Social entrepreneurship allows women to circumvent some of the ‘think entrepreneurship, think male’ disadvantages, and seems to act as a pathway for women into entrepreneurship. Many women social entrepreneurs go on to create commercial businesses, as well as further social enterprises. All in all, encouraging women entrepreneurship, both start-up and scale-up, can help build a more resilient, sustainable and inclusive economy.Professor Ute Stephan
08 March 2022
Leader of the Labour Party and Shadow Chancellor visit King's to meet women entrepreneurs
Professor Ute Stephan shared her findings on the resilience of women entrepreneurs during COVID
Ahead of International Women’s Day 2022 Leader of the Labour Party Sir Keir Starmer MP and Shadow Chancellor of the Exchequer Rachel Reeves MP visited the Entrepreneurship Institute (EI) at King’s College London to discuss how women can be better supported to thrive as entrepreneurs and the role universities can play in making this happen.
During a roundtable event hosted by the Women Entrepreneurs Network at the EI, attendees discussed the landscape for women in entrepreneurship and the barriers that still exist; how the EI is achieving its mission of closing the gender gap in entrepreneurship and how policy can support women to start new businesses and increase job creation for the UK economy.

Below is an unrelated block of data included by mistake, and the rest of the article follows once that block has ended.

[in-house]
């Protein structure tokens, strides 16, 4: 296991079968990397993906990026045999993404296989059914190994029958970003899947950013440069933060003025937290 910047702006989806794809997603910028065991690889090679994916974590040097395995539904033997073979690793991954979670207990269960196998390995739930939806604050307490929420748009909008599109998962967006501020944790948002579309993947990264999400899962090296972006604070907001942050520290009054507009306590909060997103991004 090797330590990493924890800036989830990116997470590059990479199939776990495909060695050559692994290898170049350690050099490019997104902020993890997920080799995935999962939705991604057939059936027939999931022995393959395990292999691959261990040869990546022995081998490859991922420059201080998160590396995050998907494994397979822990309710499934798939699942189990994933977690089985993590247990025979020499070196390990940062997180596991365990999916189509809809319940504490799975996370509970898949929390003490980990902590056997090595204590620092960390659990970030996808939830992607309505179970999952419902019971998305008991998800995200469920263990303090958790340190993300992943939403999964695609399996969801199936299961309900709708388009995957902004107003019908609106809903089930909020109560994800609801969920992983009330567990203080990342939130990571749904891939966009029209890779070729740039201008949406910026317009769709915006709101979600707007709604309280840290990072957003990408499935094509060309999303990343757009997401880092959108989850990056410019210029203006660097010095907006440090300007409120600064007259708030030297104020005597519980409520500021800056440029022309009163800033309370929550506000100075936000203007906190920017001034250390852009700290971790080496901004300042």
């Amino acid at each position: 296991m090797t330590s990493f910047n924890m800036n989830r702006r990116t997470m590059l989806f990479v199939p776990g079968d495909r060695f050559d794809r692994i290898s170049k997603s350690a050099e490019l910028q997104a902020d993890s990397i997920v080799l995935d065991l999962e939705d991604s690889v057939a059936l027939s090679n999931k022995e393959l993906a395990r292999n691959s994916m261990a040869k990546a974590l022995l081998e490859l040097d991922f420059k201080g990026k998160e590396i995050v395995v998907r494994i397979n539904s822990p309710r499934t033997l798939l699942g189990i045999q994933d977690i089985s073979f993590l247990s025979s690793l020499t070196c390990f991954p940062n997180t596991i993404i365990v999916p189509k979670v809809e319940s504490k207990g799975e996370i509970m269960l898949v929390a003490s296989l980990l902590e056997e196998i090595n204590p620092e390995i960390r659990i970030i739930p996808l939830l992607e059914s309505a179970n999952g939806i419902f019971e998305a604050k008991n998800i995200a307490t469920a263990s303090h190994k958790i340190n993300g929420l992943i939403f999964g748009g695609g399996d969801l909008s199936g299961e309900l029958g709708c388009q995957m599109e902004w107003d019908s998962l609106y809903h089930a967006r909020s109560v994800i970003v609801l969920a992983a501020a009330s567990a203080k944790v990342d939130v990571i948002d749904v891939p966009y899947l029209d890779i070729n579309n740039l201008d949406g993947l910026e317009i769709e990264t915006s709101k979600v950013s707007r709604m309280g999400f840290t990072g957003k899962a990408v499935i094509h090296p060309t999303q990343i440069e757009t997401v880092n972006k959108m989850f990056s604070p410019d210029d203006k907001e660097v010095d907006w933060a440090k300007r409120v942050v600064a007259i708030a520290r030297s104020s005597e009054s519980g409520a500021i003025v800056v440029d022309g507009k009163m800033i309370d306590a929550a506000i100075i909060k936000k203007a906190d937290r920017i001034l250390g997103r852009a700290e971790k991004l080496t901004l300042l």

Ute Stephan, Professor of Entrepreneurship at King’s Business School set out how the barriers women entrepreneurs face are rooted in the fact that we as a society still view entrepreneurship as a prototypical male career: “this means that women are not given the same ‘benefit of the doubt’, face persistent hurdles in accessing finance, and tend to view themselves initially as less confident entrepreneurs.”
Professor Stephan points out that women don’t appear to reap the same benefits from entrepreneurship as men do; her research shows that they tend to pay themselves less and are more stressed. “Yet in the pandemic, women-led businesses also showed important long-term thinking and leadership. Despite being harder hit than comparable male-led businesses they were less likely to lay off staff and more likely to help out in their community by volunteering their time, money and their businesses’ services.”
Professor Stephan explained that there are many opportunities available to support women’s entrepreneurship, address implicit biases and tackle under-representation, including the under-representation of female investors. One example is to encourage social entrepreneurship, which is viewed as less stereotypically male.